Category Archives: Georgia Pryors

In Georgia: Changing Robert Prior to Pior

Out of the the review of Revolutionary War Pryors I’m making a change to a Prior to a Pior. Why? Because that’s what the documents say.

In 1769 a Robert Pior petitioned for 200 acres for farming. He stated he had lived in the colony of Georgia for about a year. He had a wife and one child. So he had arrived in Georgia about 1768, was married, and his child was born in 1769 or earlier. This reference to Robert is in a Google Books: The Colonial Records of the State of Georgia, Volume 10, pub. 1907.

Robert Pior names his children in his will (still spelling his name Pior not Prior): Edmond, John, Sally Livingston, Elizabeth More (or Moore? and a possible first husband named Travis with daughters Rhody Travis and Rachel Travis). His wife was Nancy and his minor children were Arreny, Wilanthy, Hezekiah, and Narcisas.

Robert’s wife Nancy/Ann filed for a guardian bond (again using the surname spelling “Pior). It names the minor children Arrency, Wilanthy, Hezekiah, and Narcissa.

Robert Pior also named in his will Benjamin, Joel, and Willis Dausey, their two sisters: Betsy McDaniel and Catey Dausey. Who were the Dauseys? A guardian bond filed in Laurens county, GA explains the relationships. When Phereby Darcy, the relict of William Darcy deceased, became “non compes mentis”, a guardian bond was filed for Caty Darcy, William Darcy, Joel Darcy, and Willis Darcy, minors. Benjamin Darcy Junr. was appointed guardian of the sons and property. He was also responsible for providing for Phereby Darcy. The bond was signed by Benjamin Darcy Junr., Benjamin Darcy Senr., David McDaniel, and Andrew Hampton on November 8, 1811.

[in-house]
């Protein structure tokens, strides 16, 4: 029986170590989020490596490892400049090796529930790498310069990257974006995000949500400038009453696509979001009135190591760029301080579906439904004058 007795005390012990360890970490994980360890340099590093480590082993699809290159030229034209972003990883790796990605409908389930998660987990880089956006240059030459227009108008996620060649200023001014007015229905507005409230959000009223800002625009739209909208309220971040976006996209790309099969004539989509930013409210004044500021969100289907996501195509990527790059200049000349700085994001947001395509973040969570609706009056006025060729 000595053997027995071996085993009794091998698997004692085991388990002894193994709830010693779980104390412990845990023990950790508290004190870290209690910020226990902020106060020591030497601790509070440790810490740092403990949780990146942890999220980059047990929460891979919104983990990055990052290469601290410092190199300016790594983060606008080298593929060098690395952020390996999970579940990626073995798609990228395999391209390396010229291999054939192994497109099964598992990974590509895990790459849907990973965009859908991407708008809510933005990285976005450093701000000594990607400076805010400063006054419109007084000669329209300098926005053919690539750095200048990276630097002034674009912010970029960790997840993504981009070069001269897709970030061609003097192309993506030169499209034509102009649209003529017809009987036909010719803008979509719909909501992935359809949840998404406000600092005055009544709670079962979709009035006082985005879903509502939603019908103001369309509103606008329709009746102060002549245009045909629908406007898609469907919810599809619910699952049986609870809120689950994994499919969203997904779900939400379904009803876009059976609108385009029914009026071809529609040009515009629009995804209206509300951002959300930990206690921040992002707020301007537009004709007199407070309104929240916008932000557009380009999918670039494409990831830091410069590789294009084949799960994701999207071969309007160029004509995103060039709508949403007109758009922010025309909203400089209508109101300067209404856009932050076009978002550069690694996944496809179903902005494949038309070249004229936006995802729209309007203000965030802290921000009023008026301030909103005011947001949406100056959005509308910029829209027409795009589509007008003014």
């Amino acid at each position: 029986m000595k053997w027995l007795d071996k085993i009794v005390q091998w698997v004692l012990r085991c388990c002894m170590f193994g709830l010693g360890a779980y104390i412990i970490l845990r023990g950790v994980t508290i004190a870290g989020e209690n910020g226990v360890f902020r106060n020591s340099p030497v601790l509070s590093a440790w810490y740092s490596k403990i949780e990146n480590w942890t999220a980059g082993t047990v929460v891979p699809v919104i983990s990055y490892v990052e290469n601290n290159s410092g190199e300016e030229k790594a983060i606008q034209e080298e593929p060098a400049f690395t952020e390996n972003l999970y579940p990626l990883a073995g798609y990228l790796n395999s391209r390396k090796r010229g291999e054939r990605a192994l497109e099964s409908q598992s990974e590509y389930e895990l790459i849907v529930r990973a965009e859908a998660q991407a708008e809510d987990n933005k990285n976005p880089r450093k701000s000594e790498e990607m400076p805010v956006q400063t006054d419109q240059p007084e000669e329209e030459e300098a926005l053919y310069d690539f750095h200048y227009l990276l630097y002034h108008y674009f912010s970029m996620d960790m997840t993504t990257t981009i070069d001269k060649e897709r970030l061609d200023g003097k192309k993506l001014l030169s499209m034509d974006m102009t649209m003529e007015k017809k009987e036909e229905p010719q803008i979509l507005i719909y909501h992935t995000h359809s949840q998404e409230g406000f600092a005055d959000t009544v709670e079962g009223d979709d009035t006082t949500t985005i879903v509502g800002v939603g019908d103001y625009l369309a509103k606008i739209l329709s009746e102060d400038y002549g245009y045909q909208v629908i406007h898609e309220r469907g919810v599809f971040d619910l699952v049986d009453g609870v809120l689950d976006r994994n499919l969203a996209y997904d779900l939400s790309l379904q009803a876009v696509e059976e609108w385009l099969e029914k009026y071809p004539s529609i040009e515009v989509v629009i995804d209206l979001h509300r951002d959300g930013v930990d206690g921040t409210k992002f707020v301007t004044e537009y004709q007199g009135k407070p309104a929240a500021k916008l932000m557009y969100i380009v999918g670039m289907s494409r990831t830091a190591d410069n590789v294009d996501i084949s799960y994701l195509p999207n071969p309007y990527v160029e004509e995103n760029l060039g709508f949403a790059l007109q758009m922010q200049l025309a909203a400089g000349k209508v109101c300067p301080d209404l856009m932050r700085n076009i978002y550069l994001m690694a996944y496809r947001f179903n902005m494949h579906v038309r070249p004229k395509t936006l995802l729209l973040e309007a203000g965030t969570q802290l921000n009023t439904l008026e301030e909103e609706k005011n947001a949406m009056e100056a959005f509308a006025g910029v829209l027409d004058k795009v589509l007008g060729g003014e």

So. Was Phereby Dausey/Darcy a daughter of Robert Pior?

William Darcy is probably the Revolutionary War soldier buried at Buckhorn Church. There’s a William, Benjamin, and Joel Darcy listed in Col. Asa Emmanuel from 15th August 1781 to 1st February 1782 from Burke County, GA. The pension application of Joel Darcy states “the son of Joseph Darcy. I was born in North Carolina 1764 or 5.” He also identified his siblings: “my brothers that lived to be men were James, Joseph, Benjamin, William & Joel Darcy were all Soldiers in the revolutionary war.” Joel states his brother Joseph stayed in NC and his brother William settled in “Lawrence” county (Laurens county).

An interesting point in Robert’s estate was that he left land in Burke County to his son John. Ay carumba! Is this the John Prior who filed for a Revolutionary War pension in Burke County in 1820? John Prior was born about 1757 so he could be the child Robert claimed when applying for land. I went to Fold3.com for the original pension application and can see that John Prior is written consistently through out the documents and that Jacob Prior and Prier are used on the military rosters, so we are left without Jacob/John ever using Pior in these records.